WHITE BOY RICK
The kid who would be kingpin…
A t one point in Yann Demange’s (’71) fact-based coming-of-ager, the protagonist is told, “This is Detroit, boy! If you ain’t on the take, you get your ass took!” It’s a line that sums up the moral grey area in which Richard Wershe Jr. (fresh-faced newbie Richie Merritt) lives most of an eventful adolescence that sees him become an FBI informant, a coke-dealing hustler and the victim of heinous injustice.
The harsh facts behind that latter development serve as a bitter postscript to what’s otherwise staged as both a jaunty ’80s lark and a dysfunctional family drama. Rick’s father (Matthew McConaughey) is a chancer with big dreams. His sister (Bel Powley), meanwhile, is a crack addict. Full of lurid clobber and disco bangers the film invites us to admire Rick’s guile as he goes from reluctant fink to actual kingpin, much to the dismay of the undercover Feds (Rory Cochrane and Jennifer Jason Leigh) who recruited him in the first place.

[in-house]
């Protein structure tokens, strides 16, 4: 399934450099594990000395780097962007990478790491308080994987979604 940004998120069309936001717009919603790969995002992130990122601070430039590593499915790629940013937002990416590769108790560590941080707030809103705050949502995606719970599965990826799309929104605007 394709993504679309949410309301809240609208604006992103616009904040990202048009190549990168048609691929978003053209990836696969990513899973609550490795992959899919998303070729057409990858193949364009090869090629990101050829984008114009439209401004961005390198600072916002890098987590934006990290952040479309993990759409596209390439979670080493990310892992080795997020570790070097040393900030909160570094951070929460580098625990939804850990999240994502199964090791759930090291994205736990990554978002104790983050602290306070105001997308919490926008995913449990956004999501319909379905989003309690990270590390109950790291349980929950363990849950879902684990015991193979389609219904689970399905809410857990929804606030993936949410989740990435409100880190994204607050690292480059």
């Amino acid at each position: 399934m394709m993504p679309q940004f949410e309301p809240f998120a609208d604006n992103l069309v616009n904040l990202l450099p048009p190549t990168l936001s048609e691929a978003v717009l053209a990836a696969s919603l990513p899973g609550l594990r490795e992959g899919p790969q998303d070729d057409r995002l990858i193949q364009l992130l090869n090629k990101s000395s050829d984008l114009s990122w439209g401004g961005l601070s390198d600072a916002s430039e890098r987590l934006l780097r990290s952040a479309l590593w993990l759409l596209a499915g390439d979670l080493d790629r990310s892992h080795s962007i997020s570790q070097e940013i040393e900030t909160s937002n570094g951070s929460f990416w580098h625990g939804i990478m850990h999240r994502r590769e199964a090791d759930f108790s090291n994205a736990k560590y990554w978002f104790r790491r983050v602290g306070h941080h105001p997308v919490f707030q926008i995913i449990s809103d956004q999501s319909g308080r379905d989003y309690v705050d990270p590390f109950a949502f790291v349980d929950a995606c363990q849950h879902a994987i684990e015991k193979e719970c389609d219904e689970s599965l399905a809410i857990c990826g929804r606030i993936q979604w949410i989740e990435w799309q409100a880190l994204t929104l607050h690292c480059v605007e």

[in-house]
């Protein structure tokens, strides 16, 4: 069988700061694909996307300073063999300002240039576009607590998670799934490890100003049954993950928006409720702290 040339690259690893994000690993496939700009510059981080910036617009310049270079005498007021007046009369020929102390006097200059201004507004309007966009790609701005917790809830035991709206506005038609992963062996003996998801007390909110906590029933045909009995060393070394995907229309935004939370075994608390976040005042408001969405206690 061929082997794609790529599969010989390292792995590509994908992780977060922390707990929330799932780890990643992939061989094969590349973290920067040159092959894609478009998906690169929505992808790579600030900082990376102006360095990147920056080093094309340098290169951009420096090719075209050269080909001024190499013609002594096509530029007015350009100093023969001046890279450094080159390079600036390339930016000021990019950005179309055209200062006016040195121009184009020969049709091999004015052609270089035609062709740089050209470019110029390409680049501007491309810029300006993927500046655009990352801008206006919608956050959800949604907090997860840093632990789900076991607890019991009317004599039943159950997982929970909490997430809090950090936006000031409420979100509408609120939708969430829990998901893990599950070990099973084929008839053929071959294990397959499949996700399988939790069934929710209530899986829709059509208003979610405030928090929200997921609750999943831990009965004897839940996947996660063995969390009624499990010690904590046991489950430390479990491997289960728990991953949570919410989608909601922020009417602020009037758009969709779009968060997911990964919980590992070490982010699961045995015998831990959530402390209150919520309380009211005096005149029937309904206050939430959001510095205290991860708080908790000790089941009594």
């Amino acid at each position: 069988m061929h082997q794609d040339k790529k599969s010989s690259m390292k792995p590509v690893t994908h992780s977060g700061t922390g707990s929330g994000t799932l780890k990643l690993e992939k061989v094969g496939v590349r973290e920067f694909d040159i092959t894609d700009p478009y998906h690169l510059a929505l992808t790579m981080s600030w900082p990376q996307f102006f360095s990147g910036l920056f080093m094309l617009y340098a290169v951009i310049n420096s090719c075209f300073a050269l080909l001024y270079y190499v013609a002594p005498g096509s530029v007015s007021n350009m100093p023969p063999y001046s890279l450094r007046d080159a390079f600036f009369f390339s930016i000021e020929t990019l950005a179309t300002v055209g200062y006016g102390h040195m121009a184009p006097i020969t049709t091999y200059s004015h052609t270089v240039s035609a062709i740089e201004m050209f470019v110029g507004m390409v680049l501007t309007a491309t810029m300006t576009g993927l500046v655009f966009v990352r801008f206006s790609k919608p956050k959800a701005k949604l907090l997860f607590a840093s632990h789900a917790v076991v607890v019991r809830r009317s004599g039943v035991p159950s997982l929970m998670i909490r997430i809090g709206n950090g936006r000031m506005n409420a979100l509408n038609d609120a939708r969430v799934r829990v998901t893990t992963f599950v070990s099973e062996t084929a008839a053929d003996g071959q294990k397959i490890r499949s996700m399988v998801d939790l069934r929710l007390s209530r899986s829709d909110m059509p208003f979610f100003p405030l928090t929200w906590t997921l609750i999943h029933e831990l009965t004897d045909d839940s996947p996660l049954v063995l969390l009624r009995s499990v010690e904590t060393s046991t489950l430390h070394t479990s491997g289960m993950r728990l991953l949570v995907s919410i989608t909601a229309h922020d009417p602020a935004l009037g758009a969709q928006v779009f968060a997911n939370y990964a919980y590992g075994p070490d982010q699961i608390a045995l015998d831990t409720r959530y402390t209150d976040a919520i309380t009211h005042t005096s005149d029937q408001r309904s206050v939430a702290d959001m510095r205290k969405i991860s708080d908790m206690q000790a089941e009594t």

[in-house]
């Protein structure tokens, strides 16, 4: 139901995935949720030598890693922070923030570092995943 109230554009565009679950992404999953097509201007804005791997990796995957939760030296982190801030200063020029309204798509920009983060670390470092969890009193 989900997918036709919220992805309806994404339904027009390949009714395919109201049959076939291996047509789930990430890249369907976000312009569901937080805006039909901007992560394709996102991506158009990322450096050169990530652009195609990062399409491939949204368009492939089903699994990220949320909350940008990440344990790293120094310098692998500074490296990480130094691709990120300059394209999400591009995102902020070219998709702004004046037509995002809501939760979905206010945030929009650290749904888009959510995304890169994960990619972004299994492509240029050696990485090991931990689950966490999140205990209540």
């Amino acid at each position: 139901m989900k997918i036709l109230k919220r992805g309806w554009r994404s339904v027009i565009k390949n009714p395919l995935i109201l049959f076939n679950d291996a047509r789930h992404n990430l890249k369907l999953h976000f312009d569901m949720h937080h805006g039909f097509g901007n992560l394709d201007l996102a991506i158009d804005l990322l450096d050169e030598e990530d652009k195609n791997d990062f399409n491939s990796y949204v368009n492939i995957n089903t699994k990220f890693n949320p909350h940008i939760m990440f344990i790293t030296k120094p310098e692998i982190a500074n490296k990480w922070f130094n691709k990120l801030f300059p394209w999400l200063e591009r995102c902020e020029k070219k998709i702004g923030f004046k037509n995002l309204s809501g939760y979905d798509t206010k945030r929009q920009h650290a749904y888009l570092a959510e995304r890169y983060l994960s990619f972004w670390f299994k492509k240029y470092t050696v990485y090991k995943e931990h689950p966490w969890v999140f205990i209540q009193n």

There’s much to like in Merritt’s naturalistic performance. Yet it’s hard to feel too sorry for a kid who, in this telling at least, apparently doesn’t need much encouragement to embark upon a double-life of crime. Neil Smith
An engrossing, sometimes tense, but ultimately rather unedifying crimes-of-passage story.
“follow me son and one day you could have a stunning moustache too…”